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Dale Banham

Student Question: JFK and Civil Rights

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My Year 10 (aged 14-15) are now starting on a piece of coursework: 'Why is JFK remembered so positively?'. I have attached the questions they came up with in groups. Answers and different views from experts would be great for when we start back in September or for pupils to look at over the Summer.

Question: How important was JFK’s contribution to the civil rights cause? Did he do more than any President before or since?

Edited by Dale Banham

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No, it was very difficult for Kennedy to concentrate on the Civil Rights issue. Although he gave his support to the Civil Rights movement during his campaign, he found that public opinion polls in 1960 and 1961 showed that when people were asked "What needs to be done in America to advance society?" Civil Rights were not very high on the list.

International issues also made it rather difficult for Kennedy to focus on domestic issues. The attention Kennedy did give to the problems at home were mostly for improving health care and helping the lowest income workers. Kennedy did see this as a way to help African-Americans since he knew that his interest in those two issues would be good for both races.

Kennedy did make a few small contributions to the Civil Rights movement which included:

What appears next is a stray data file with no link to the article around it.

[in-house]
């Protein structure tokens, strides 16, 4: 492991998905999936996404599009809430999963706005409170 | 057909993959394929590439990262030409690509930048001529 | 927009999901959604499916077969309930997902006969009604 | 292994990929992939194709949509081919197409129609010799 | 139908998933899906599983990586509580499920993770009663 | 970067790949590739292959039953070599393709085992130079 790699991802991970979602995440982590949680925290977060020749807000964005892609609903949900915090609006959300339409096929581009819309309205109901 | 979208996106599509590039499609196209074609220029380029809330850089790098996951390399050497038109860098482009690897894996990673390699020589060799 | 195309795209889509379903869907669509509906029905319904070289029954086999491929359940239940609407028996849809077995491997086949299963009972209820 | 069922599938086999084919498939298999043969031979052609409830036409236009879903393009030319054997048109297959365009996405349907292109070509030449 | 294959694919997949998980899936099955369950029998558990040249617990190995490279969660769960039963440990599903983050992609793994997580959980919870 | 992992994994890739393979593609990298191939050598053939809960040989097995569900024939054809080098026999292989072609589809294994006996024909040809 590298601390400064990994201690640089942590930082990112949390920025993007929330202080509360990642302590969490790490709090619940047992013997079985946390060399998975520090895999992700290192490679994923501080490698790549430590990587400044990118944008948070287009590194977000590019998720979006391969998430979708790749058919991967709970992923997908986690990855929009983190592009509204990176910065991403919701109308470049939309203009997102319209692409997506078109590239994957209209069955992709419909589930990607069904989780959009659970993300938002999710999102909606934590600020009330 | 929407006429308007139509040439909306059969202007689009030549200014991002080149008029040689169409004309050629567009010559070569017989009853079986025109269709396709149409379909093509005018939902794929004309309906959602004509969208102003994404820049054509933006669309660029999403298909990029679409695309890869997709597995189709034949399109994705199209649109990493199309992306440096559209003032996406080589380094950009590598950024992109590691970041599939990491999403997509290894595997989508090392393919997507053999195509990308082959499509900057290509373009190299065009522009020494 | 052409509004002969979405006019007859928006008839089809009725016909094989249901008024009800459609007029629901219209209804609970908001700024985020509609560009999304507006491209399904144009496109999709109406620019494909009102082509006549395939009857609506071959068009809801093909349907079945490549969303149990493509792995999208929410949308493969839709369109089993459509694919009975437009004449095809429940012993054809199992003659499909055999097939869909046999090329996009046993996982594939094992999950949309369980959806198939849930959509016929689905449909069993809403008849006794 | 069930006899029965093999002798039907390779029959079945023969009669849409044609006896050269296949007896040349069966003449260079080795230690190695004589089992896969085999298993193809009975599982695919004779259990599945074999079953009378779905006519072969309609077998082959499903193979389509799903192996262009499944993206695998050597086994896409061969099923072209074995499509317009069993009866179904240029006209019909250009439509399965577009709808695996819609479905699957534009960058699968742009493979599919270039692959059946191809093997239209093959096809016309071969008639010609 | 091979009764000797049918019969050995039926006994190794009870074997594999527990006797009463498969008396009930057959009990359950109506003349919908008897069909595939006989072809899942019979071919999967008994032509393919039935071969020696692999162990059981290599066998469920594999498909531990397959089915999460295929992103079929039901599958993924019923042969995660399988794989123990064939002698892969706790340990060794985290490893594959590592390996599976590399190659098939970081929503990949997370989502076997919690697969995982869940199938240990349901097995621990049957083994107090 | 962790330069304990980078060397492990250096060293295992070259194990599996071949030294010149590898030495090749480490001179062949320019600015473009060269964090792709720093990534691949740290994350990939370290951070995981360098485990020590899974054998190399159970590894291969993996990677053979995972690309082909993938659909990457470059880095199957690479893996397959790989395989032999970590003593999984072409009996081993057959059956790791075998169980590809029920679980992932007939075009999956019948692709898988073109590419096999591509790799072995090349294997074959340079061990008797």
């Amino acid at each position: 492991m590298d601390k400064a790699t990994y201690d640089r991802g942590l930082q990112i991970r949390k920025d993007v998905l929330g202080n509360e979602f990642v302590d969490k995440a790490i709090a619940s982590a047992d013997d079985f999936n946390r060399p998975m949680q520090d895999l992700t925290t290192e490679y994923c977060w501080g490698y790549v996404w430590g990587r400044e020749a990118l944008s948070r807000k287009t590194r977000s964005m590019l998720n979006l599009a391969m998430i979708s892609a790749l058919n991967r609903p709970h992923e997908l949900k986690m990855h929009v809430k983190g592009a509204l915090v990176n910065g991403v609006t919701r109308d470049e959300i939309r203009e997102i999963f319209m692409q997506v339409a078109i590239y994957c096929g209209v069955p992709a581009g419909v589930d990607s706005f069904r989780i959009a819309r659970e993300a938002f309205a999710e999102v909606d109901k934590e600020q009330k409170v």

* Appointing more blacks to federal government posts. He appointed 40 to senior federal government positions including five as federal judges

*Appointing Robert Kennedy as head of the Justice Department which would eventually bring 57 lawsuits against local officials for obstructing the African-American's right to vote

*Blocking Washington Redskins stadium from use until the team signed black players

*The creation of CEEO (Commission on Equal Employment Opportunity) whose job was to ensure that all employees of the federal government received equal employment opportunities

But in many ways, Kennedy was powerless. If he helped blacks in the South, he would have lost support of the powerful Democrats there but if he had done nothing, he would have been condemned worldwide. If he helped blacks in the North, the white majority would have felt that there problems were being ignored while blacks' problems were being addressed.

Edited by Paul Kerrigan

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For an understanding of John and Robert Kennedy’s views on Civil Rights I would suggest the reading of three books: Richard D. Mahoney’s Sons and Brothers (1999), Harris Wofford’s Of Kennedys and Kings (1980) and Robert Kennedy’s In His Own Words (1988).

These books make it clear that the Kennedy brothers were not terribly interested in Civil Rights when they gained power. Nor did they feel they could do very much about this situation. Robert pointed out in an interview given in 1964 that JFK was only elected because of the deals they had done with racist politicians from the Deep South such as Richard Russell, James Eastland and Helman Talmadge. This was an agreement not to get involved in civil right issues in their territory. Another part of the deal was to tackle the power of the labour unions in the South. Make no mistake, there was nothing liberal about the Kennedy brothers in 1960.